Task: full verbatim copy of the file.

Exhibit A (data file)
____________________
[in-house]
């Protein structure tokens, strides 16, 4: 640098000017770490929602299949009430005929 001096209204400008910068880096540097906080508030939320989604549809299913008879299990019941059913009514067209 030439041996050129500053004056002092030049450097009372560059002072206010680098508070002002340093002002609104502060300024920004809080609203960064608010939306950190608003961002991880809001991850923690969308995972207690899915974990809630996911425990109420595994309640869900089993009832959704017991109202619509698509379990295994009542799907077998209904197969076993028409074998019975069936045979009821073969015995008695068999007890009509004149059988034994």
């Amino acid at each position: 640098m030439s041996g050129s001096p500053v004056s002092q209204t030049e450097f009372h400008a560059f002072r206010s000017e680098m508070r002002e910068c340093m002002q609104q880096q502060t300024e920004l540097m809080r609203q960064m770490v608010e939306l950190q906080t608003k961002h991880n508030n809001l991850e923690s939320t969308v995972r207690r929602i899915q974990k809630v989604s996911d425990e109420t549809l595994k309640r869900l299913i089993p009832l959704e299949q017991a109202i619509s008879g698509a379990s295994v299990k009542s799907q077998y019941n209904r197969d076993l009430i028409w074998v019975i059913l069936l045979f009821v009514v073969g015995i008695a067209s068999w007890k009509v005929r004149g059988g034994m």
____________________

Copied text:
[in-house]
């Protein structure tokens, strides 16, 4: 640098000017770490929602299949009430005929 001096209204400008910068880096540097906080508030939320989604549809299913008879299990019941059913009514067209 030439041996050129500053004056002092030049450097009372560059002072206010680098508070002002340093002002609104502060300024920004809080609203960064608010939306950190608003961002991880809001991850923690969308995972207690899915974990809630996911425990109420595994309640869900089993009832959704017991109202619509698509379990295994009542799907077998209904197969076993028409074998019975069936045979009821073969015995008695068999007890009509004149059988034994």
């Amino acid at each position: 640098m030439s041996g050129s001096p500053v004056s002092q209204t030049e450097f009372h400008a560059f002072r206010s000017e680098m508070r002002e910068c340093m002002q609104q880096q502060t300024e920004l540097m809080r609203q960064m770490v608010e939306l950190q906080t608003k961002h991880n508030n809001l991850e923690s939320t969308v995972r207690r929602i899915q974990k809630v989604s996911d425990e109420t549809l595994k309640r869900l299913i089993p009832l959704e299949q017991a109202i619509s008879g698509a379990s295994v299990k009542s799907q077998y019941n209904r197969d076993l009430i028409w074998v019975i059913l069936l045979f009821v009514v073969g015995i008695a067209s068999w007890k009509v005929r004149g059988g034994m």